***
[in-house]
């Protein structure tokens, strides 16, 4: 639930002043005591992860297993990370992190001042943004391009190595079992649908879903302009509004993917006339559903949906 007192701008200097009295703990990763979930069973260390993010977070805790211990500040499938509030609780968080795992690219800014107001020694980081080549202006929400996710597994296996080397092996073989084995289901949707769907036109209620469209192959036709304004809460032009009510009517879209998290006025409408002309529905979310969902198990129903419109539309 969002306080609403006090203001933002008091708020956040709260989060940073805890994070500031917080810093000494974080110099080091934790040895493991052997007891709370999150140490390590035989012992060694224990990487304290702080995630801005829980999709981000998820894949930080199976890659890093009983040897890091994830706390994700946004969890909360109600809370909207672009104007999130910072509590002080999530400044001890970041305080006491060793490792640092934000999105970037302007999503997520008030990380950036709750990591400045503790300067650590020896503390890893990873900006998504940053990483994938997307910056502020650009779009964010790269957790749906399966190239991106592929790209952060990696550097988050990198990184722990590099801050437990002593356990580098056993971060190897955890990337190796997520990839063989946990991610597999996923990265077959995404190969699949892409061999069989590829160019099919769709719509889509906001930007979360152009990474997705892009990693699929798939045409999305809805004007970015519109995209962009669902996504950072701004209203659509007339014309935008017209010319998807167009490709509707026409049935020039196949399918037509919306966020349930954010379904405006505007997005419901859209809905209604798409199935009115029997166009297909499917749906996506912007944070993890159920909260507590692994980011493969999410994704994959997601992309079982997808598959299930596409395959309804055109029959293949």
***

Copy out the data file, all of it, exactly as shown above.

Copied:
[in-house]
């Protein structure tokens, strides 16, 4: 639930002043005591992860297993990370992190001042943004391009190595079992649908879903302009509004993917006339559903949906 007192701008200097009295703990990763979930069973260390993010977070805790211990500040499938509030609780968080795992690219800014107001020694980081080549202006929400996710597994296996080397092996073989084995289901949707769907036109209620469209192959036709304004809460032009009510009517879209998290006025409408002309529905979310969902198990129903419109539309 969002306080609403006090203001933002008091708020956040709260989060940073805890994070500031917080810093000494974080110099080091934790040895493991052997007891709370999150140490390590035989012992060694224990990487304290702080995630801005829980999709981000998820894949930080199976890659890093009983040897890091994830706390994700946004969890909360109600809370909207672009104007999130910072509590002080999530400044001890970041305080006491060793490792640092934000999105970037302007999503997520008030990380950036709750990591400045503790300067650590020896503390890893990873900006998504940053990483994938997307910056502020650009779009964010790269957790749906399966190239991106592929790209952060990696550097988050990198990184722990590099801050437990002593356990580098056993971060190897955890990337190796997520990839063989946990991610597999996923990265077959995404190969699949892409061999069989590829160019099919769709719509889509906001930007979360152009990474997705892009990693699929798939045409999305809805004007970015519109995209962009669902996504950072701004209203659509007339014309935008017209010319998807167009490709509707026409049935020039196949399918037509919306966020349930954010379904405006505007997005419901859209809905209604798409199935009115029997166009297909499917749906996506912007944070993890159920909260507590692994980011493969999410994704994959997601992309079982997808598959299930596409395959309804055109029959293949």